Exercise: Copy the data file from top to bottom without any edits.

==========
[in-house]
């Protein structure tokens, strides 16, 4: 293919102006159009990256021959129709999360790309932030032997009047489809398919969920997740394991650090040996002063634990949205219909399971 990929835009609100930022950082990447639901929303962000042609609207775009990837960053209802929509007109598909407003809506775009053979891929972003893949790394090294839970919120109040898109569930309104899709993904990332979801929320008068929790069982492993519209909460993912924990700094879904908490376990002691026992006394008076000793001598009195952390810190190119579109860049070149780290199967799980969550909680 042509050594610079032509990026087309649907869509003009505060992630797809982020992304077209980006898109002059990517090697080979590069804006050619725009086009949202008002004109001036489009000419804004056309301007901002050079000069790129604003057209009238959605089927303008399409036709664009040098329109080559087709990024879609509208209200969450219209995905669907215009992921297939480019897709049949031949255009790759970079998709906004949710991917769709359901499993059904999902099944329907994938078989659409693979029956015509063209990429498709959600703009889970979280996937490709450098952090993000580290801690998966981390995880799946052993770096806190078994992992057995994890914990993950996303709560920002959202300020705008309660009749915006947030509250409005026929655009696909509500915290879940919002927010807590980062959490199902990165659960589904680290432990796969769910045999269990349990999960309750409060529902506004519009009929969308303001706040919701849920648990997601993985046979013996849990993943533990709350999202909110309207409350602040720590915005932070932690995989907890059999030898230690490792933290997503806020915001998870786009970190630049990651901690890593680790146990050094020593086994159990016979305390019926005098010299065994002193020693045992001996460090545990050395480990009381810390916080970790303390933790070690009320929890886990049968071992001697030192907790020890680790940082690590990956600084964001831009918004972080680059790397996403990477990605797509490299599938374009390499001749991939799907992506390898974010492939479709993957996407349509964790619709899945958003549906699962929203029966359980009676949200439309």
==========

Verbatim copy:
[in-house]
């Protein structure tokens, strides 16, 4: 293919102006159009990256021959129709999360790309932030032997009047489809398919969920997740394991650090040996002063634990949205219909399971 990929835009609100930022950082990447639901929303962000042609609207775009990837960053209802929509007109598909407003809506775009053979891929972003893949790394090294839970919120109040898109569930309104899709993904990332979801929320008068929790069982492993519209909460993912924990700094879904908490376990002691026992006394008076000793001598009195952390810190190119579109860049070149780290199967799980969550909680 042509050594610079032509990026087309649907869509003009505060992630797809982020992304077209980006898109002059990517090697080979590069804006050619725009086009949202008002004109001036489009000419804004056309301007901002050079000069790129604003057209009238959605089927303008399409036709664009040098329109080559087709990024879609509208209200969450219209995905669907215009992921297939480019897709049949031949255009790759970079998709906004949710991917769709359901499993059904999902099944329907994938078989659409693979029956015509063209990429498709959600703009889970979280996937490709450098952090993000580290801690998966981390995880799946052993770096806190078994992992057995994890914990993950996303709560920002959202300020705008309660009749915006947030509250409005026929655009696909509500915290879940919002927010807590980062959490199902990165659960589904680290432990796969769910045999269990349990999960309750409060529902506004519009009929969308303001706040919701849920648990997601993985046979013996849990993943533990709350999202909110309207409350602040720590915005932070932690995989907890059999030898230690490792933290997503806020915001998870786009970190630049990651901690890593680790146990050094020593086994159990016979305390019926005098010299065994002193020693045992001996460090545990050395480990009381810390916080970790303390933790070690009320929890886990049968071992001697030192907790020890680790940082690590990956600084964001831009918004972080680059790397996403990477990605797509490299599938374009390499001749991939799907992506390898974010492939479709993957996407349509964790619709899945958003549906699962929203029966359980009676949200439309």